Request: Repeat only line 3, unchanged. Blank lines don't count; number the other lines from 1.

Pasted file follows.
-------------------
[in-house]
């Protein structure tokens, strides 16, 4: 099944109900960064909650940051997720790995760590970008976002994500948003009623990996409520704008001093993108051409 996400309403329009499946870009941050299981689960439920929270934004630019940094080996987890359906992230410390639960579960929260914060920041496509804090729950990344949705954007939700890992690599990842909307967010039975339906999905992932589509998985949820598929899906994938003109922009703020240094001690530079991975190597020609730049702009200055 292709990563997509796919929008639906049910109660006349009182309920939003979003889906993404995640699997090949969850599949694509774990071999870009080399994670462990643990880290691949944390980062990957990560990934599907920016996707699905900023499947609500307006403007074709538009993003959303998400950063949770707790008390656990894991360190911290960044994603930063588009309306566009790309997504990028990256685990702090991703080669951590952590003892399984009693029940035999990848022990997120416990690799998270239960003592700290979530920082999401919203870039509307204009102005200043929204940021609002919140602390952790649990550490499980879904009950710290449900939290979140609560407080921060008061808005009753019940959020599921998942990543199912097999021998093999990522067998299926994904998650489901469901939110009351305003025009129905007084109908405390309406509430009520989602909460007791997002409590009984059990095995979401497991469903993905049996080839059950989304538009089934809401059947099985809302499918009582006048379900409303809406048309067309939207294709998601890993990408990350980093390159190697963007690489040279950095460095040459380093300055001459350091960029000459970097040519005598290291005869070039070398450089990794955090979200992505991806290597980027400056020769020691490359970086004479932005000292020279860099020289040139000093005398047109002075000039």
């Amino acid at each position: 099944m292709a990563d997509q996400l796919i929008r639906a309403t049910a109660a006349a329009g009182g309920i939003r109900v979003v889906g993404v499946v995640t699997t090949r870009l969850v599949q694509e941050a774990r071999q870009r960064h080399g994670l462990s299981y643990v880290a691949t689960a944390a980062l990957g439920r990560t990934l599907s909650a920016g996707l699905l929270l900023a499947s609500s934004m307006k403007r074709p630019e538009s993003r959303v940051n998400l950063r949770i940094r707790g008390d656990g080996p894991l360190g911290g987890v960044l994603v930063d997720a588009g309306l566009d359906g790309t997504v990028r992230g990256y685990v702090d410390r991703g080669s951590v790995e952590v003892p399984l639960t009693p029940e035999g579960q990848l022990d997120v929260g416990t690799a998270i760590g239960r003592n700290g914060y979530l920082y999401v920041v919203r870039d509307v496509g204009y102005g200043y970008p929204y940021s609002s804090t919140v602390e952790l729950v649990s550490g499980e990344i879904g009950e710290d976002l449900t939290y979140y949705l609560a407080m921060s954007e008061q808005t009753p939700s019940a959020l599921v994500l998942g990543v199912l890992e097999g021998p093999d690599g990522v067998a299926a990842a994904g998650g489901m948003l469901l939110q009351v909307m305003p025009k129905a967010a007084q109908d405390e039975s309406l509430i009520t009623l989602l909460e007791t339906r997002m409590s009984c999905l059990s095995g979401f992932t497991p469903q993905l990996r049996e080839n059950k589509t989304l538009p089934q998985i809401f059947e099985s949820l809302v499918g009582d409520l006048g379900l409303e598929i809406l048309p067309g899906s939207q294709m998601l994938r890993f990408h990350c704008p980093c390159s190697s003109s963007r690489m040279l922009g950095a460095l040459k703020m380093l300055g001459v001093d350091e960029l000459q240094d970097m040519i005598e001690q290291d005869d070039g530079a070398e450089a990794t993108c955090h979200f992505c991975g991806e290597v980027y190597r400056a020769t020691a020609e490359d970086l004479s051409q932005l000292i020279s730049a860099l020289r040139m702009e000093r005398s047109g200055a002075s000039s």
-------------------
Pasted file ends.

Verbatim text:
């Amino acid at each position: 099944m292709a990563d997509q996400l796919i929008r639906a309403t049910a109660a006349a329009g009182g309920i939003r109900v979003v889906g993404v499946v995640t699997t090949r870009l969850v599949q694509e941050a774990r071999q870009r960064h080399g994670l462990s299981y643990v880290a691949t689960a944390a980062l990957g439920r990560t990934l599907s909650a920016g996707l699905l929270l900023a499947s609500s934004m307006k403007r074709p630019e538009s993003r959303v940051n998400l950063r949770i940094r707790g008390d656990g080996p894991l360190g911290g987890v960044l994603v930063d997720a588009g309306l566009d359906g790309t997504v990028r992230g990256y685990v702090d410390r991703g080669s951590v790995e952590v003892p399984l639960t009693p029940e035999g579960q990848l022990d997120v929260g416990t690799a998270i760590g239960r003592n700290g914060y979530l920082y999401v920041v919203r870039d509307v496509g204009y102005g200043y970008p929204y940021s609002s804090t919140v602390e952790l729950v649990s550490g499980e990344i879904g009950e710290d976002l449900t939290y979140y949705l609560a407080m921060s954007e008061q808005t009753p939700s019940a959020l599921v994500l998942g990543v199912l890992e097999g021998p093999d690599g990522v067998a299926a990842a994904g998650g489901m948003l469901l939110q009351v909307m305003p025009k129905a967010a007084q109908d405390e039975s309406l509430i009520t009623l989602l909460e007791t339906r997002m409590s009984c999905l059990s095995g979401f992932t497991p469903q993905l990996r049996e080839n059950k589509t989304l538009p089934q998985i809401f059947e099985s949820l809302v499918g009582d409520l006048g379900l409303e598929i809406l048309p067309g899906s939207q294709m998601l994938r890993f990408h990350c704008p980093c390159s190697s003109s963007r690489m040279l922009g950095a460095l040459k703020m380093l300055g001459v001093d350091e960029l000459q240094d970097m040519i005598e001690q290291d005869d070039g530079a070398e450089a990794t993108c955090h979200f992505c991975g991806e290597v980027y190597r400056a020769t020691a020609e490359d970086l004479s051409q932005l000292i020279s730049a860099l020289r040139m702009e000093r005398s047109g200055a002075s000039s």